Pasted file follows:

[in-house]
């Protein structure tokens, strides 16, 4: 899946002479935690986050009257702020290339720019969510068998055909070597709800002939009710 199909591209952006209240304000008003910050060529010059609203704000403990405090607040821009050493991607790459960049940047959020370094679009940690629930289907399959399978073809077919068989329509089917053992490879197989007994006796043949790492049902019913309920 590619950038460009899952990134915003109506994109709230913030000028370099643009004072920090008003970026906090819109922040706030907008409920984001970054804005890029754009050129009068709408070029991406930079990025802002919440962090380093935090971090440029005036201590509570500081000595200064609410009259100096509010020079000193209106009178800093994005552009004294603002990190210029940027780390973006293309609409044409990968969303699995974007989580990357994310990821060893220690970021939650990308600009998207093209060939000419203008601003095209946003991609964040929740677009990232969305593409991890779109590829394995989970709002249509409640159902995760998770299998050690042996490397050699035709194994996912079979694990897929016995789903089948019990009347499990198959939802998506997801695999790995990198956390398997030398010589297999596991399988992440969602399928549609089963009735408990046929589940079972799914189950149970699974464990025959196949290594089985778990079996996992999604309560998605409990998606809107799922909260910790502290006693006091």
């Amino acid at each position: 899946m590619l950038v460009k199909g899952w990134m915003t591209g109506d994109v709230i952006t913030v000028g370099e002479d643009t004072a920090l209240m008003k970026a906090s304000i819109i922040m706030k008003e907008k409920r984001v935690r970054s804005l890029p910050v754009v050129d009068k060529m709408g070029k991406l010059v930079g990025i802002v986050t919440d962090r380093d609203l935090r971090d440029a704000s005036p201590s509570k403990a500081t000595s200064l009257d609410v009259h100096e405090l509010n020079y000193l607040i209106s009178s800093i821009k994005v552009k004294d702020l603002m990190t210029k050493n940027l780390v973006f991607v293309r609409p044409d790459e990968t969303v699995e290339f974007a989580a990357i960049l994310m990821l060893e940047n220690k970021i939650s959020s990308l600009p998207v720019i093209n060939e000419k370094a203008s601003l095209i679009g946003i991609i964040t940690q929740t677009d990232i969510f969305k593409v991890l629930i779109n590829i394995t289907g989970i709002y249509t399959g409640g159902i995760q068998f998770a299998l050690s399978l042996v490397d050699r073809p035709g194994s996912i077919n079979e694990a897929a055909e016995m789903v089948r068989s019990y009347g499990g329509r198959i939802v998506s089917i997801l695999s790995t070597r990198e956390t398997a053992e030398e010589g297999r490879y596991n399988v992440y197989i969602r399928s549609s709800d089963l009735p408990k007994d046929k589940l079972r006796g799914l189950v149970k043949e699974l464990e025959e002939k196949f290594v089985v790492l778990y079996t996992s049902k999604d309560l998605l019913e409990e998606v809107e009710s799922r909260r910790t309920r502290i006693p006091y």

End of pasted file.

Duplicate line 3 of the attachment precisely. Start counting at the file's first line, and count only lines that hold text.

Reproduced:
């Amino acid at each position: 899946m590619l950038v460009k199909g899952w990134m915003t591209g109506d994109v709230i952006t913030v000028g370099e002479d643009t004072a920090l209240m008003k970026a906090s304000i819109i922040m706030k008003e907008k409920r984001v935690r970054s804005l890029p910050v754009v050129d009068k060529m709408g070029k991406l010059v930079g990025i802002v986050t919440d962090r380093d609203l935090r971090d440029a704000s005036p201590s509570k403990a500081t000595s200064l009257d609410v009259h100096e405090l509010n020079y000193l607040i209106s009178s800093i821009k994005v552009k004294d702020l603002m990190t210029k050493n940027l780390v973006f991607v293309r609409p044409d790459e990968t969303v699995e290339f974007a989580a990357i960049l994310m990821l060893e940047n220690k970021i939650s959020s990308l600009p998207v720019i093209n060939e000419k370094a203008s601003l095209i679009g946003i991609i964040t940690q929740t677009d990232i969510f969305k593409v991890l629930i779109n590829i394995t289907g989970i709002y249509t399959g409640g159902i995760q068998f998770a299998l050690s399978l042996v490397d050699r073809p035709g194994s996912i077919n079979e694990a897929a055909e016995m789903v089948r068989s019990y009347g499990g329509r198959i939802v998506s089917i997801l695999s790995t070597r990198e956390t398997a053992e030398e010589g297999r490879y596991n399988v992440y197989i969602r399928s549609s709800d089963l009735p408990k007994d046929k589940l079972r006796g799914l189950v149970k043949e699974l464990e025959e002939k196949f290594v089985v790492l778990y079996t996992s049902k999604d309560l998605l019913e409990e998606v809107e009710s799922r909260r910790t309920r502290i006693p006091y």